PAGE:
If you would like to join our 2024 Goals and Accountability Group please email firstname.lastname@example.org to learn more. We want you to achieve your 2024 goals!
If you’re interested in started therapy, our practice provides mental health therapy in person in South Surrey British Columbia, in a beautiful modern office off Croydon Dr. We also provide online therapy to residents of British Columbia for issues such as anxiety, depression, trauma, grief, and perinatal mental health. Evening and weekend appointments available. We provide complimentary 20 minute consultation calls so you can find the right counsellor for you. Take a look at our team here and book your consult. We look forward to hearing from you!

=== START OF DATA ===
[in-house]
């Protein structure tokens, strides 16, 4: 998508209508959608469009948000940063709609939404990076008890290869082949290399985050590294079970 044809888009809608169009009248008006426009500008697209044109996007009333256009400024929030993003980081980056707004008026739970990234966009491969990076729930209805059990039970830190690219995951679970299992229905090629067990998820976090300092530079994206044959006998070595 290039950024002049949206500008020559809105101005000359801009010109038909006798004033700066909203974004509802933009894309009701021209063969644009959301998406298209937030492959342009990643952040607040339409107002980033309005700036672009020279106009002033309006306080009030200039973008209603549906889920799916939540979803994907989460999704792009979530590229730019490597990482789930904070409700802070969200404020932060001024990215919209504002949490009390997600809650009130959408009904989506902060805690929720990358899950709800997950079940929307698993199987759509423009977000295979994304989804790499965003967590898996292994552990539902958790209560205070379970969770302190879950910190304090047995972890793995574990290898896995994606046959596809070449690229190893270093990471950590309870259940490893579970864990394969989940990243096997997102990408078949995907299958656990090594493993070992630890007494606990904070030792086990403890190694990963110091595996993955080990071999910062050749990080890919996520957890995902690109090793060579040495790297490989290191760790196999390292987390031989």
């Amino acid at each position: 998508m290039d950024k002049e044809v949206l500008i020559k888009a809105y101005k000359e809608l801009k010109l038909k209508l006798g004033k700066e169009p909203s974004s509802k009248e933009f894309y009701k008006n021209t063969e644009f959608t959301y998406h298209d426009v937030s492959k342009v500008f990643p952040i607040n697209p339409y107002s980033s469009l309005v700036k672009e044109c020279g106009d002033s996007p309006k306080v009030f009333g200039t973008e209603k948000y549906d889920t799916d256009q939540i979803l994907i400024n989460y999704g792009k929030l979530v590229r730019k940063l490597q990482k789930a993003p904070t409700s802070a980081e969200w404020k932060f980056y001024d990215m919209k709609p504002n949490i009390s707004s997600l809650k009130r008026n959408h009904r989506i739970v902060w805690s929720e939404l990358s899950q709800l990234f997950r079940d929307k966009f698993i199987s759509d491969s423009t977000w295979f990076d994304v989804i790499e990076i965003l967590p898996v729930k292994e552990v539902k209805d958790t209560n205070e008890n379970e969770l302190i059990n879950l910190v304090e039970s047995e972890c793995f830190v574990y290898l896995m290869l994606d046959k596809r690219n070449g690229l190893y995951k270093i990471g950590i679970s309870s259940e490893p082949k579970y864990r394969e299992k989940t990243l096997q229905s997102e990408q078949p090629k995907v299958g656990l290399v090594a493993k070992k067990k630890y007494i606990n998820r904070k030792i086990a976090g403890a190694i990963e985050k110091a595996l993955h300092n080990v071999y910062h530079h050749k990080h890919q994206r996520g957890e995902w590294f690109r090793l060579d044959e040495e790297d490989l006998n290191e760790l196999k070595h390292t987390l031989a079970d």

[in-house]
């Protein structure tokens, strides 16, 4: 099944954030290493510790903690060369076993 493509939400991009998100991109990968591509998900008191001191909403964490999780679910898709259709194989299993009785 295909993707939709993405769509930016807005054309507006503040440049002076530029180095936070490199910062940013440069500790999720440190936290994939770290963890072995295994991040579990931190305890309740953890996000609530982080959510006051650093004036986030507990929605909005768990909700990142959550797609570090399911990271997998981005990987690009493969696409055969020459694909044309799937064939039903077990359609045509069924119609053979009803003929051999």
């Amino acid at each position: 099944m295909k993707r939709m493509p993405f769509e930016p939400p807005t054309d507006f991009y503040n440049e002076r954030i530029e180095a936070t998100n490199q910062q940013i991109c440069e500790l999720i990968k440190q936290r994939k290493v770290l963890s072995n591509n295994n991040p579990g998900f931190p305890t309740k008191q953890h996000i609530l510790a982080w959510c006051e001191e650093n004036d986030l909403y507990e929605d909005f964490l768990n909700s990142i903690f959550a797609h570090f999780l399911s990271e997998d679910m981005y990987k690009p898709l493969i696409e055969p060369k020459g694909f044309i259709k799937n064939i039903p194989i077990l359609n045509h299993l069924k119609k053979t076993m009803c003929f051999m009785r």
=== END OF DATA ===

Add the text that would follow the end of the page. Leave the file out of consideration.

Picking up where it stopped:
Burke, A., Williams, J. M. G., & Davis, M. C. (2018). Mindfulness and emotion regulation: The development and initial validation of the Cognitive and Affective Mindfulness Scale-Revised (CAMS-R). Journal of Psychopathology and Behavioral Assessment, 40(2), 328-339.
Craft, L. L., & Perna, F. M. (2004). The benefits of exercise for the clinically depressed. The Primary Care Companion to the Journal of Clinical Psychiatry, 6(3), 104-111.
Luszczynska, A., Schwarzer, R., & Boehmer, S. (2011). Self-efficacy as a moderator of the effects of an intervention to promote physical activity in Polish older adults. Psychology & Health, 26(6), 779-789.
Neff, K. D., & Germer, C. K. (2013). A pilot study and randomized controlled trial of the mindful self-compassion program. Journal of Clinical Psychology, 69(1), 28-44.
Ryan, R. M., & Deci, E. L. (2017). Self-determination theory: Basic psychological needs in motivation, development, and wellness. Guilford Publications.
Sheldon, K. M., & Elliot, A. J. (2014). Goal striving, need satisfaction, and longitudinal well-being: The self-concordance model. Journal of Personality and Social Psychology, 107(1), 151-176.